Autumn is nearing its end, which means we’ve entered the last quarter of 2022. As we approach the new year, now’s the perfect time to reflect on the state of showing activity in Q3. To do so, we’ve cataloged the monthly ShowingTime Showing Index® from the last three months, as we did in Q1 and Q2, which you can view below.
There were no surprises in the first full month of summer in terms of real estate activity, as the year-over-year normalizing of buyer demand experienced during the first two quarters of the year continued throughout the country.
“’The year-over-year dip in buyer activity follows a general market rebalancing that’s taking place across the country as available inventory increases while fewer buyers actively shop for homes. Both factors have eased competition compared to last summer’s multiple-offer environment,’ said Mike Lane, vice president of sales and industry for ShowingTime+.
The Northeast again saw the smallest dip in buyer demand in July, recording a 9.9% drop, followed by the Midwest’s 13.5% decrease. The South’s 24.2% drop came next, with the West again claiming the largest year-over-year decline at 44%. The U.S. overall saw a 16.8% dip in showing traffic in July.
Burlington, Vt. again led all markets in showings per listing with an average of 12.1, marking the third consecutive month it claimed the top spot. Burlington was one of only four markets in the top 25 to see a year-over-year increase in the number of showings per listing, with Hartford, Conn., Appleton, Wis., and Syracuse, N.Y., also seeing modest increases.
Trenton, N.J., recorded an unusual month-over-month increase of 4%, the only market in the top 25 with a gain in traffic compared to June. Among the top 50 busiest markets, just two other cities, El Paso
Home showing activity again saw a slowdown in August, albeit at a pace that gave indication that the year-over-year dips were finally beginning to level off.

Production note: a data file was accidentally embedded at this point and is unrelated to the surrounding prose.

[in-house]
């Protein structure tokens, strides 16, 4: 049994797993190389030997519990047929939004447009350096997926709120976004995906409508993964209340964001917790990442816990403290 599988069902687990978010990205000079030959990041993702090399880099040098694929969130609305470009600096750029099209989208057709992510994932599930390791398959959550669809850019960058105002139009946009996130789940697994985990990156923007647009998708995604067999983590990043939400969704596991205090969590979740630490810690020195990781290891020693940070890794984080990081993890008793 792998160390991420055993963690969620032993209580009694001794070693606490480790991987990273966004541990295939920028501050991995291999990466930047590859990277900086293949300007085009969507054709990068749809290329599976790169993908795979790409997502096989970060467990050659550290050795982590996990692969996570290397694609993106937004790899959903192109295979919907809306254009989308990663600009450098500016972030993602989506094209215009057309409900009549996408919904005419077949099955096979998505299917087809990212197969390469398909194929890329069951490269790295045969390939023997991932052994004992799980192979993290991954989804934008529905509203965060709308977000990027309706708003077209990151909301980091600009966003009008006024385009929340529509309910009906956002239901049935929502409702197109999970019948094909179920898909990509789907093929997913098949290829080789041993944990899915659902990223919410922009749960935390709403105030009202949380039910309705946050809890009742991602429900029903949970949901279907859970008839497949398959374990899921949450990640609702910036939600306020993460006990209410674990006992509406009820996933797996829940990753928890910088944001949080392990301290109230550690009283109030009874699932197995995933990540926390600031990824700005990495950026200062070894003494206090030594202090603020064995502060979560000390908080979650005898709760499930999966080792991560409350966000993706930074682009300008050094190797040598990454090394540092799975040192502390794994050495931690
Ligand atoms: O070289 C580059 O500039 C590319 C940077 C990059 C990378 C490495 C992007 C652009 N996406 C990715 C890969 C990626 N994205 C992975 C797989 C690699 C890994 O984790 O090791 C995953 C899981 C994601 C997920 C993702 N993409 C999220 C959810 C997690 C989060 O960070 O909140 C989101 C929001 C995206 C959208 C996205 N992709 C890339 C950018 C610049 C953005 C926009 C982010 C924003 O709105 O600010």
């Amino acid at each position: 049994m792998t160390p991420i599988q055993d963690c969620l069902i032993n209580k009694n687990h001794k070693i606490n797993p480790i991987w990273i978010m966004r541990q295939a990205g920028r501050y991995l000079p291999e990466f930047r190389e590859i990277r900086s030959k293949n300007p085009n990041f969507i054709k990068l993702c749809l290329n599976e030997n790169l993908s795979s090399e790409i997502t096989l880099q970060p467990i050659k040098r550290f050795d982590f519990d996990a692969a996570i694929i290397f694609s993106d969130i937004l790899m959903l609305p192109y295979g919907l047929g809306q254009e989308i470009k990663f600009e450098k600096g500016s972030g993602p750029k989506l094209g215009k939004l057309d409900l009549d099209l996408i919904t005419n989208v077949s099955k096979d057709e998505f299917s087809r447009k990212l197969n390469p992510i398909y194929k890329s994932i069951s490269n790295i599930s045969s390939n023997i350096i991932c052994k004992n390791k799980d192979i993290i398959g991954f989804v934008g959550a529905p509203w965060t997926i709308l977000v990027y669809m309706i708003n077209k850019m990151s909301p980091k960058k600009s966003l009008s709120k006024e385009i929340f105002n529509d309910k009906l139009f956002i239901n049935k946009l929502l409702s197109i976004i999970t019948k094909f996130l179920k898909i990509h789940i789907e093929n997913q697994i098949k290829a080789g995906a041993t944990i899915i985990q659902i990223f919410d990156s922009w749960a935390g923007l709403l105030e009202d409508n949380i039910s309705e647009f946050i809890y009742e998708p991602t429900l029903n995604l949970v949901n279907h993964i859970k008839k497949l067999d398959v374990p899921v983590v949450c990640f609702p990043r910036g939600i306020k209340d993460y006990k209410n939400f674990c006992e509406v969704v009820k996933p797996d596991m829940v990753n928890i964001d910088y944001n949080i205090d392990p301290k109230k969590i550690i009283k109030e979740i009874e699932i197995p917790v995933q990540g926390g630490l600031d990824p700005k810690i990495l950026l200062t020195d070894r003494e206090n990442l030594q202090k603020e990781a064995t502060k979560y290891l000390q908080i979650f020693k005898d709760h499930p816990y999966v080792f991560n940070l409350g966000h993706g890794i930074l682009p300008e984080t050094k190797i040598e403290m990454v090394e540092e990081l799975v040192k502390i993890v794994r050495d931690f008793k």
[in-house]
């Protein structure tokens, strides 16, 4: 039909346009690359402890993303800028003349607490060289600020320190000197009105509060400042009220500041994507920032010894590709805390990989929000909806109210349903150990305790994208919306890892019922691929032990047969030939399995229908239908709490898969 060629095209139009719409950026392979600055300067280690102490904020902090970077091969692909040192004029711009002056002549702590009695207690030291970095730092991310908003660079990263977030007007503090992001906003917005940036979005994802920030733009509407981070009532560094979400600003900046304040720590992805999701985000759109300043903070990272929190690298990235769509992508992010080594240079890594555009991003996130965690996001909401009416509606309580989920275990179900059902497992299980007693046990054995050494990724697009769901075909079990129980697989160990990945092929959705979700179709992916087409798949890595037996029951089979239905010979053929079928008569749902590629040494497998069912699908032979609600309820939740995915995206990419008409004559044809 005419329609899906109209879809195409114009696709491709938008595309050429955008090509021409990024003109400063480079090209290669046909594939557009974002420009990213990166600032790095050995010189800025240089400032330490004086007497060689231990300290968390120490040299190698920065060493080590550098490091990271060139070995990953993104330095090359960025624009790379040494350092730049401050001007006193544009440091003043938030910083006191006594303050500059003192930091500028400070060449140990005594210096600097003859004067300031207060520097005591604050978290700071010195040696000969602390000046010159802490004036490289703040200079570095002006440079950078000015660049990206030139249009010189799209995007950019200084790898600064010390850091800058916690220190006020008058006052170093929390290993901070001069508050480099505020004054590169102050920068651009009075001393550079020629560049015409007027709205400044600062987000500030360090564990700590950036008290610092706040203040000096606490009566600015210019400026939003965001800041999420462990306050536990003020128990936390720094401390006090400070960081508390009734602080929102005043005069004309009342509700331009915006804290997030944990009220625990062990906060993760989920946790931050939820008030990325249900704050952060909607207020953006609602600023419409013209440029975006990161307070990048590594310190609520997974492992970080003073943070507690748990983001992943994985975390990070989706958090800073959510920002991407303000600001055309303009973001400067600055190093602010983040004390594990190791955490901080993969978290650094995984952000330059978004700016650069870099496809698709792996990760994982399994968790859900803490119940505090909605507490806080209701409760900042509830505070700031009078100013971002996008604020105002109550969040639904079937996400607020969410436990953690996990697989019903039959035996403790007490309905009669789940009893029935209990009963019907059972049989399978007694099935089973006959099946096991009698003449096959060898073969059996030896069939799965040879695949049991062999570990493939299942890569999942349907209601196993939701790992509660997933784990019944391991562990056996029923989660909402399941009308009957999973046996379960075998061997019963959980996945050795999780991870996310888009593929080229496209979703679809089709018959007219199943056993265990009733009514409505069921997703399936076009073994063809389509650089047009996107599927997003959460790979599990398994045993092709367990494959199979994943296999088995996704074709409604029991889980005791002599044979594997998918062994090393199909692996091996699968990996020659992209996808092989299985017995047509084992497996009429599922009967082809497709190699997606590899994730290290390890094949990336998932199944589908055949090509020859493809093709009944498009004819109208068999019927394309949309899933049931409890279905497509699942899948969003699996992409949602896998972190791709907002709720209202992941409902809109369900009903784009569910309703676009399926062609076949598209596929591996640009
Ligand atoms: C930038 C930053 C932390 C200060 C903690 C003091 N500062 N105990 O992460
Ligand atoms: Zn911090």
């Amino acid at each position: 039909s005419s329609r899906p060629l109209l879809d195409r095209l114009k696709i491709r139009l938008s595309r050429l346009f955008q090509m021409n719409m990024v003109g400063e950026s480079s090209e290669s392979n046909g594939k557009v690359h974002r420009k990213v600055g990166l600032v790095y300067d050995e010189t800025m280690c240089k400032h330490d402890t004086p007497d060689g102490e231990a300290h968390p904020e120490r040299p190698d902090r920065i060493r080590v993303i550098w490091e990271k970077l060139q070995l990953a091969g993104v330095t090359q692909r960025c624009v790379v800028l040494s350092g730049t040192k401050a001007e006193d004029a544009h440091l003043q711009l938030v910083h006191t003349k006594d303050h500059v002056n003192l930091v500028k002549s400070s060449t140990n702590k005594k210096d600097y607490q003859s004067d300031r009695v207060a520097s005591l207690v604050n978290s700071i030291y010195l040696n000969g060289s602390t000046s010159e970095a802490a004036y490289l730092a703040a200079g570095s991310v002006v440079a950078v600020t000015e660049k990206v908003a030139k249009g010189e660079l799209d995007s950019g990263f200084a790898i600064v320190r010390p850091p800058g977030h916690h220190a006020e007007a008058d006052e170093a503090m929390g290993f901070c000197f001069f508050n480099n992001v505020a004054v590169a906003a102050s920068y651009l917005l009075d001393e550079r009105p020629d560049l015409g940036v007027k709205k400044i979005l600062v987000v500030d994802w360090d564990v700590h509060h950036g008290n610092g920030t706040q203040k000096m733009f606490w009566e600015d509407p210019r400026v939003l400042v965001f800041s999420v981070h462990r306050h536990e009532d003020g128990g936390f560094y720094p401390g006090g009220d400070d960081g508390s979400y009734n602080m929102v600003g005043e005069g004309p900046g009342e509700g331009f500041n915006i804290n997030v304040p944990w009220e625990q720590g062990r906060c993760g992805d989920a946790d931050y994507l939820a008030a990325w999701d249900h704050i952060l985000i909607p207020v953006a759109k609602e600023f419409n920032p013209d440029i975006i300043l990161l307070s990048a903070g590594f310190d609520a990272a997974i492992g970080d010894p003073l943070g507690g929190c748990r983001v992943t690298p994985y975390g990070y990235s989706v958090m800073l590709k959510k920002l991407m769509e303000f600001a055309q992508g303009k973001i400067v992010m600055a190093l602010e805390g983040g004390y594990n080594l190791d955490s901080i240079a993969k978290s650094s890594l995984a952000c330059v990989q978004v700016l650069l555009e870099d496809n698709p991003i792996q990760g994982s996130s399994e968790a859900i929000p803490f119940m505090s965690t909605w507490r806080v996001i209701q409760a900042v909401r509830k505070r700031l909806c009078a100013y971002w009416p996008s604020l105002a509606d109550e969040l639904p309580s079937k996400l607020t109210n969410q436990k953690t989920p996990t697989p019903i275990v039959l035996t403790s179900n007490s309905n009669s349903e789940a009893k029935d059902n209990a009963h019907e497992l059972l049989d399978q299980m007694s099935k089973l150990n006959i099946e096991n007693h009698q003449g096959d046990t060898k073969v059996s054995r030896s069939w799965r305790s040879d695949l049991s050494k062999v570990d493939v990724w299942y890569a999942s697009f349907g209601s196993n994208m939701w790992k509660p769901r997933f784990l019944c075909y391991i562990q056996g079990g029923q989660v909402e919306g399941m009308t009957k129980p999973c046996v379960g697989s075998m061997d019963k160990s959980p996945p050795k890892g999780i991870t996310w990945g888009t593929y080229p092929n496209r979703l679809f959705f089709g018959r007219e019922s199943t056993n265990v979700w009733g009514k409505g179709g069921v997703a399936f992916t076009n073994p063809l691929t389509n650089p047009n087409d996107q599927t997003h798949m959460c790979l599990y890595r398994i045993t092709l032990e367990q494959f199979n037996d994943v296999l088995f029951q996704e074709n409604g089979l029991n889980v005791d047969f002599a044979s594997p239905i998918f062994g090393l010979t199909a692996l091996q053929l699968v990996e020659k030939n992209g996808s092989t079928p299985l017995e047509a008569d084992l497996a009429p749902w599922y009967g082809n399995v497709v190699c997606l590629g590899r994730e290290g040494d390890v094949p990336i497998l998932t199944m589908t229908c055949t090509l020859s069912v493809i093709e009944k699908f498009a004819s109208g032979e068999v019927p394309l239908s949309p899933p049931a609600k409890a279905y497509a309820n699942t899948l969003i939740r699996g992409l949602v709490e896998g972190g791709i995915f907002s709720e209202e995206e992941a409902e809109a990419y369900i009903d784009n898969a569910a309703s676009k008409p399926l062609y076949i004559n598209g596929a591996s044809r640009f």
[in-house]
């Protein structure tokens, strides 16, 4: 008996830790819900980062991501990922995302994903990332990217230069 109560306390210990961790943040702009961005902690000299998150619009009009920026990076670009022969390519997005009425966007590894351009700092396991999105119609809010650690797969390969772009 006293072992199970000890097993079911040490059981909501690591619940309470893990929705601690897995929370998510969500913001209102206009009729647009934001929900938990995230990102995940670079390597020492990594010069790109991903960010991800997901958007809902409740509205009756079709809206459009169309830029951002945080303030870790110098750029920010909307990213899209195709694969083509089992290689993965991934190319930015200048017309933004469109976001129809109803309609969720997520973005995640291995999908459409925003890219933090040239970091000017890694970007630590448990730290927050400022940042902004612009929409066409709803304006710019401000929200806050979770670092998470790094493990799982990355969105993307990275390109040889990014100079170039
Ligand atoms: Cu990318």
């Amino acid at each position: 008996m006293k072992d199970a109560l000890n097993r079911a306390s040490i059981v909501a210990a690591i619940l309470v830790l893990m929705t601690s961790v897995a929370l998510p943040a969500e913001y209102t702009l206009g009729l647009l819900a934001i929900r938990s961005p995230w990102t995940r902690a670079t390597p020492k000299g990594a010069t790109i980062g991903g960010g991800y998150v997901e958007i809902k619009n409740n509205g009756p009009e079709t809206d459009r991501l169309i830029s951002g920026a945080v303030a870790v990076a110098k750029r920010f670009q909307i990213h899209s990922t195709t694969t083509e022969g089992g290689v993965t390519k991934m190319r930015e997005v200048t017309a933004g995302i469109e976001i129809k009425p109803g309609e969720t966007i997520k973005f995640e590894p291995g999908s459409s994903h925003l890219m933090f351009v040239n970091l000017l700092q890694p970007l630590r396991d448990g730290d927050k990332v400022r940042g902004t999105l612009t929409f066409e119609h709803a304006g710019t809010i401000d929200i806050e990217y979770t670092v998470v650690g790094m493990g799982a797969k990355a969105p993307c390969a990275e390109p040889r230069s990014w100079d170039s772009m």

“Home showing traffic is returning to earth in line with the market’s rebalancing from the record-breaking highs brought on by the pandemic. Obstacles to affordability have meant less competition and more homes for sale, giving home shoppers more time and options.
The West and Northeast regions experienced slight pickups in showing activity with the first month-over-month increases since January and April, respectively. The South and Midwest regions each saw small monthly decreases in August.
‘The more moderate pace at which home showings are slowing down and the increase in markets that saw more showings per listing this month are signs that the market may be starting to find a new balance,’ said Mike Lane, vice president of sales and industry for ShowingTime+. ‘Buyers will continue to see less competition for homes and have more time to tour homes they like and consider their options.’”
Concerns about affordability affected buyer demand in September, even in the face of a downturn in home prices throughout the summer.
“Affordability remains a major challenge for home shoppers, despite recent moderate price declines and an increase in the number of homes for sale from this time last year. Mortgage affordability challenges combined with normal seasonal slowdown — showing traffic is down 7% from last month, in line with previous years — mean fewer buyers are engaging in home showings.
‘In addition to the regular seasonal slowdown we would expect, buyers who can’t overcome affordability challenges are opting out of the market and contributing to the fewer showings we saw in September,’ said Mike Lane, vice president of sales and industry for ShowingTime+.
‘At inflection points like this, while it’s difficult to forecast what will happen, we continue to believe that fall showing activity remains a leading indicator of spring market conditions. September’s data hints at inventory challenges continuing into next year,’ Lane said.
All regions and the U.S. as a whole saw monthly and yearly declines in showing traffic. The Midwest and Northeast regions saw year-over-year declines of 11.2% and 10.1%, respectively. The South is down 27% from last year, while the Western region again led all regions in year-over-year declines, with a drop of 45%. The West and South are home to previous red-hot pandemic markets, including Seattle, Denver, Austin and Phoenix.”
A look at what’s to come: For the latest Showing Index updates, before sure to subscribe to our blog. You can also view localized showing data at the state/province level, updated daily, in our daily showing activity tracker by clicking here.
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